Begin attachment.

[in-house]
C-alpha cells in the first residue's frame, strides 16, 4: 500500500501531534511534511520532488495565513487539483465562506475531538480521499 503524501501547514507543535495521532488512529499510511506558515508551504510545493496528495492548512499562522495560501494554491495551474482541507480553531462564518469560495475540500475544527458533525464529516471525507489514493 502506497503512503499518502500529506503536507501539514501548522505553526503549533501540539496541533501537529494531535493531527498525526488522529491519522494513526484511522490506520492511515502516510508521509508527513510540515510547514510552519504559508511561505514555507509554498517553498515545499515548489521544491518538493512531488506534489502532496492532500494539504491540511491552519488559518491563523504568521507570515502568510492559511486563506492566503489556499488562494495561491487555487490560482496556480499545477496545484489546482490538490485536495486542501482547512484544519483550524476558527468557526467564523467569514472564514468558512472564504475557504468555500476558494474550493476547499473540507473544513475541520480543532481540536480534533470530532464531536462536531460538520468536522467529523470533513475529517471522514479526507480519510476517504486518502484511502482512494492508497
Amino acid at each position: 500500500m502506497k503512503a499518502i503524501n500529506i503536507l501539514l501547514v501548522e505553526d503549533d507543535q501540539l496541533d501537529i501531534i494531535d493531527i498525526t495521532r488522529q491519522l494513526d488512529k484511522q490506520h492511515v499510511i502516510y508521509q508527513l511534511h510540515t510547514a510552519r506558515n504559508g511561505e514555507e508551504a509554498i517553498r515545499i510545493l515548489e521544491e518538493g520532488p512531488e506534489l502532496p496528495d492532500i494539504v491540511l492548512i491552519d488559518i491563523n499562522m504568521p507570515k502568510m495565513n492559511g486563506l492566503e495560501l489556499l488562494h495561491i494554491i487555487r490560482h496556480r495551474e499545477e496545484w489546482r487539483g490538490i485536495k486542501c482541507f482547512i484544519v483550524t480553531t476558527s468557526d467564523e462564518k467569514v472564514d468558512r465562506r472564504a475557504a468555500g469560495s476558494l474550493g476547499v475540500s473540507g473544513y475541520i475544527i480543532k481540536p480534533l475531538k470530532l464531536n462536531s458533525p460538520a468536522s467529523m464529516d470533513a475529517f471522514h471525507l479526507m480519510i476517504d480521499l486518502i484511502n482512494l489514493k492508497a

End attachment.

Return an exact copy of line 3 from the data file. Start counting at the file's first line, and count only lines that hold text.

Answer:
Amino acid at each position: 500500500m502506497k503512503a499518502i503524501n500529506i503536507l501539514l501547514v501548522e505553526d503549533d507543535q501540539l496541533d501537529i501531534i494531535d493531527i498525526t495521532r488522529q491519522l494513526d488512529k484511522q490506520h492511515v499510511i502516510y508521509q508527513l511534511h510540515t510547514a510552519r506558515n504559508g511561505e514555507e508551504a509554498i517553498r515545499i510545493l515548489e521544491e518538493g520532488p512531488e506534489l502532496p496528495d492532500i494539504v491540511l492548512i491552519d488559518i491563523n499562522m504568521p507570515k502568510m495565513n492559511g486563506l492566503e495560501l489556499l488562494h495561491i494554491i487555487r490560482h496556480r495551474e499545477e496545484w489546482r487539483g490538490i485536495k486542501c482541507f482547512i484544519v483550524t480553531t476558527s468557526d467564523e462564518k467569514v472564514d468558512r465562506r472564504a475557504a468555500g469560495s476558494l474550493g476547499v475540500s473540507g473544513y475541520i475544527i480543532k481540536p480534533l475531538k470530532l464531536n462536531s458533525p460538520a468536522s467529523m464529516d470533513a475529517f471522514h471525507l479526507m480519510i476517504d480521499l486518502i484511502n482512494l489514493k492508497a